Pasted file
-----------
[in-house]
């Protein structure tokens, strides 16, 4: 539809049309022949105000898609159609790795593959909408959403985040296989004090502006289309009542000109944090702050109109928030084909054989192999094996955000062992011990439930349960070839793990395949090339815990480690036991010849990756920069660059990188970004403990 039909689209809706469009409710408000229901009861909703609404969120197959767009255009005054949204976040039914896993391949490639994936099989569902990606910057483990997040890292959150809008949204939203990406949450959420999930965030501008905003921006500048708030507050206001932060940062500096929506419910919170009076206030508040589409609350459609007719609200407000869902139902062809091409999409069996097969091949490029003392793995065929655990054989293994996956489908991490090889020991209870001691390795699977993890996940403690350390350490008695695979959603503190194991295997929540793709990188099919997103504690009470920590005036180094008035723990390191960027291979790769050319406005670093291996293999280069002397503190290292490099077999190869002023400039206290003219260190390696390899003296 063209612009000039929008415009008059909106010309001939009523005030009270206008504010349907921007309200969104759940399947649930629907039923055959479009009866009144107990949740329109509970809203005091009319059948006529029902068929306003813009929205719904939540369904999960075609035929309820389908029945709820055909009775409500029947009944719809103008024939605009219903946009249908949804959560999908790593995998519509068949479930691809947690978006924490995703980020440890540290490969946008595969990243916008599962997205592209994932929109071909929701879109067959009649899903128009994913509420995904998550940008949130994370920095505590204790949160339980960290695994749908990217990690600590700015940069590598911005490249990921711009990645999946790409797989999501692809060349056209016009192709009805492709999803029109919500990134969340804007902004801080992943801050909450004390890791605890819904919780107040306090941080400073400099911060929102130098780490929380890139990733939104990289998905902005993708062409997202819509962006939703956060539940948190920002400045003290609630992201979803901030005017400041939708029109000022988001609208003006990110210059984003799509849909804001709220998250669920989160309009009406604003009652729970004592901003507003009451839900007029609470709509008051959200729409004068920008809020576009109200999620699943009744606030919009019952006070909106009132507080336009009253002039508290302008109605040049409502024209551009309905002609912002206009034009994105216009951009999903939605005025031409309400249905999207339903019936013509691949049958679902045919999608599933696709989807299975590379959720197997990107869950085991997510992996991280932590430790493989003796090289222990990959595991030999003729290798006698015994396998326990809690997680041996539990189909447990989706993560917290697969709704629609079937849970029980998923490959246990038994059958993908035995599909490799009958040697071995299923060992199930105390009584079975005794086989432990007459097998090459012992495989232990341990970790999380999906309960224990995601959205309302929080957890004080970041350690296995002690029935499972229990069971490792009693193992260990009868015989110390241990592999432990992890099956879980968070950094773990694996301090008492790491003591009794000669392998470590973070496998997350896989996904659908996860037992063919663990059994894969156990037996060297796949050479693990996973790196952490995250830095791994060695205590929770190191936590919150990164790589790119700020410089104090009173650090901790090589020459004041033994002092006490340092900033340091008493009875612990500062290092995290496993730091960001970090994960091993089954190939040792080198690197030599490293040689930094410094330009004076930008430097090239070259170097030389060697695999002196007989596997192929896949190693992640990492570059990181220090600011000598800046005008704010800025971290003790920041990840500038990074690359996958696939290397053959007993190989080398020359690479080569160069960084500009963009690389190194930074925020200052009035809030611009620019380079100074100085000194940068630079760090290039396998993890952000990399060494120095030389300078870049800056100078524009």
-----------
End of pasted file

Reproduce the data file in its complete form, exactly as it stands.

[in-house]
């Protein structure tokens, strides 16, 4: 539809049309022949105000898609159609790795593959909408959403985040296989004090502006289309009542000109944090702050109109928030084909054989192999094996955000062992011990439930349960070839793990395949090339815990480690036991010849990756920069660059990188970004403990 039909689209809706469009409710408000229901009861909703609404969120197959767009255009005054949204976040039914896993391949490639994936099989569902990606910057483990997040890292959150809008949204939203990406949450959420999930965030501008905003921006500048708030507050206001932060940062500096929506419910919170009076206030508040589409609350459609007719609200407000869902139902062809091409999409069996097969091949490029003392793995065929655990054989293994996956489908991490090889020991209870001691390795699977993890996940403690350390350490008695695979959603503190194991295997929540793709990188099919997103504690009470920590005036180094008035723990390191960027291979790769050319406005670093291996293999280069002397503190290292490099077999190869002023400039206290003219260190390696390899003296 063209612009000039929008415009008059909106010309001939009523005030009270206008504010349907921007309200969104759940399947649930629907039923055959479009009866009144107990949740329109509970809203005091009319059948006529029902068929306003813009929205719904939540369904999960075609035929309820389908029945709820055909009775409500029947009944719809103008024939605009219903946009249908949804959560999908790593995998519509068949479930691809947690978006924490995703980020440890540290490969946008595969990243916008599962997205592209994932929109071909929701879109067959009649899903128009994913509420995904998550940008949130994370920095505590204790949160339980960290695994749908990217990690600590700015940069590598911005490249990921711009990645999946790409797989999501692809060349056209016009192709009805492709999803029109919500990134969340804007902004801080992943801050909450004390890791605890819904919780107040306090941080400073400099911060929102130098780490929380890139990733939104990289998905902005993708062409997202819509962006939703956060539940948190920002400045003290609630992201979803901030005017400041939708029109000022988001609208003006990110210059984003799509849909804001709220998250669920989160309009009406604003009652729970004592901003507003009451839900007029609470709509008051959200729409004068920008809020576009109200999620699943009744606030919009019952006070909106009132507080336009009253002039508290302008109605040049409502024209551009309905002609912002206009034009994105216009951009999903939605005025031409309400249905999207339903019936013509691949049958679902045919999608599933696709989807299975590379959720197997990107869950085991997510992996991280932590430790493989003796090289222990990959595991030999003729290798006698015994396998326990809690997680041996539990189909447990989706993560917290697969709704629609079937849970029980998923490959246990038994059958993908035995599909490799009958040697071995299923060992199930105390009584079975005794086989432990007459097998090459012992495989232990341990970790999380999906309960224990995601959205309302929080957890004080970041350690296995002690029935499972229990069971490792009693193992260990009868015989110390241990592999432990992890099956879980968070950094773990694996301090008492790491003591009794000669392998470590973070496998997350896989996904659908996860037992063919663990059994894969156990037996060297796949050479693990996973790196952490995250830095791994060695205590929770190191936590919150990164790589790119700020410089104090009173650090901790090589020459004041033994002092006490340092900033340091008493009875612990500062290092995290496993730091960001970090994960091993089954190939040792080198690197030599490293040689930094410094330009004076930008430097090239070259170097030389060697695999002196007989596997192929896949190693992640990492570059990181220090600011000598800046005008704010800025971290003790920041990840500038990074690359996958696939290397053959007993190989080398020359690479080569160069960084500009963009690389190194930074925020200052009035809030611009620019380079100074100085000194940068630079760090290039396998993890952000990399060494120095030389300078870049800056100078524009």